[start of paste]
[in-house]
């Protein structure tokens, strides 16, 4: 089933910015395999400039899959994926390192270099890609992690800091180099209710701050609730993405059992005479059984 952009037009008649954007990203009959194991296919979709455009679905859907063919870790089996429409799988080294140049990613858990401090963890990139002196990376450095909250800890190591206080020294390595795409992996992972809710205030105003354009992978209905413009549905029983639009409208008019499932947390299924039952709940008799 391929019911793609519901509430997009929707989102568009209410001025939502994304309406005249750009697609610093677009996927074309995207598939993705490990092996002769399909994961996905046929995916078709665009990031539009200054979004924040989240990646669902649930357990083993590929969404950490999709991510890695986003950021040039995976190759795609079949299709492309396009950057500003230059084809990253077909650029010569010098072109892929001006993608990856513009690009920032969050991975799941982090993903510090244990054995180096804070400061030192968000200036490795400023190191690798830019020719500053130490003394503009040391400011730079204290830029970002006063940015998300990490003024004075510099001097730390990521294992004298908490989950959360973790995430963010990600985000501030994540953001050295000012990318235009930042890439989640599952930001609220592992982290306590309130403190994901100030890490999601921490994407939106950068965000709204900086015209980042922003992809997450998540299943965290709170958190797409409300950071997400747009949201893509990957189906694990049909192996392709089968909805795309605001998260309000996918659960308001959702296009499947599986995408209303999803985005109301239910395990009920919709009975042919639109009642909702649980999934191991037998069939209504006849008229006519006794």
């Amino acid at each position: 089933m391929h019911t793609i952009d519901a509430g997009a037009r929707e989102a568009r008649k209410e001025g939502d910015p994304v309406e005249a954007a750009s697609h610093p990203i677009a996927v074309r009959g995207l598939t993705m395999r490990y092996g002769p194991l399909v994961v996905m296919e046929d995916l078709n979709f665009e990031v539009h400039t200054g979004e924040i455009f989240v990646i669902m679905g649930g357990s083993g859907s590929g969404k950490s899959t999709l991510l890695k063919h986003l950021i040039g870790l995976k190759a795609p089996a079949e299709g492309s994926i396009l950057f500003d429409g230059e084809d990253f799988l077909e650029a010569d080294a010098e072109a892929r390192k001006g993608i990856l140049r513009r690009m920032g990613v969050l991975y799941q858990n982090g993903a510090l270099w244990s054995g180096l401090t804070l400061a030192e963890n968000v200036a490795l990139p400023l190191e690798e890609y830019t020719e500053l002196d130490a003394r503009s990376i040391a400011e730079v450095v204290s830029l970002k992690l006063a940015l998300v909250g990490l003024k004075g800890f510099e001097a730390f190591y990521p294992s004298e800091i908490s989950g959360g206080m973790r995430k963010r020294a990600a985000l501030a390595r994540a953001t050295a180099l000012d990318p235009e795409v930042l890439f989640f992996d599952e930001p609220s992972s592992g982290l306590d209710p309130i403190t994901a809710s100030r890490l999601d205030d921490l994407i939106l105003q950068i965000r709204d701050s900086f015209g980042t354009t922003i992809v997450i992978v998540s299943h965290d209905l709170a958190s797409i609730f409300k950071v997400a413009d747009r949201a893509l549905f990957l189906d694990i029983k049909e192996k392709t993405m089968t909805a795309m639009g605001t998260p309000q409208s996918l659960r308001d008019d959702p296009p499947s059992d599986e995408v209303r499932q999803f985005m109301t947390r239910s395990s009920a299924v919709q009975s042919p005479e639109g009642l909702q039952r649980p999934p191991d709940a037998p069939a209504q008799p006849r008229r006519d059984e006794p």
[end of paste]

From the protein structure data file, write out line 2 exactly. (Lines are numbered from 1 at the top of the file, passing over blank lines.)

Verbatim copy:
């Protein structure tokens, strides 16, 4: 089933910015395999400039899959994926390192270099890609992690800091180099209710701050609730993405059992005479059984 952009037009008649954007990203009959194991296919979709455009679905859907063919870790089996429409799988080294140049990613858990401090963890990139002196990376450095909250800890190591206080020294390595795409992996992972809710205030105003354009992978209905413009549905029983639009409208008019499932947390299924039952709940008799 391929019911793609519901509430997009929707989102568009209410001025939502994304309406005249750009697609610093677009996927074309995207598939993705490990092996002769399909994961996905046929995916078709665009990031539009200054979004924040989240990646669902649930357990083993590929969404950490999709991510890695986003950021040039995976190759795609079949299709492309396009950057500003230059084809990253077909650029010569010098072109892929001006993608990856513009690009920032969050991975799941982090993903510090244990054995180096804070400061030192968000200036490795400023190191690798830019020719500053130490003394503009040391400011730079204290830029970002006063940015998300990490003024004075510099001097730390990521294992004298908490989950959360973790995430963010990600985000501030994540953001050295000012990318235009930042890439989640599952930001609220592992982290306590309130403190994901100030890490999601921490994407939106950068965000709204900086015209980042922003992809997450998540299943965290709170958190797409409300950071997400747009949201893509990957189906694990049909192996392709089968909805795309605001998260309000996918659960308001959702296009499947599986995408209303999803985005109301239910395990009920919709009975042919639109009642909702649980999934191991037998069939209504006849008229006519006794």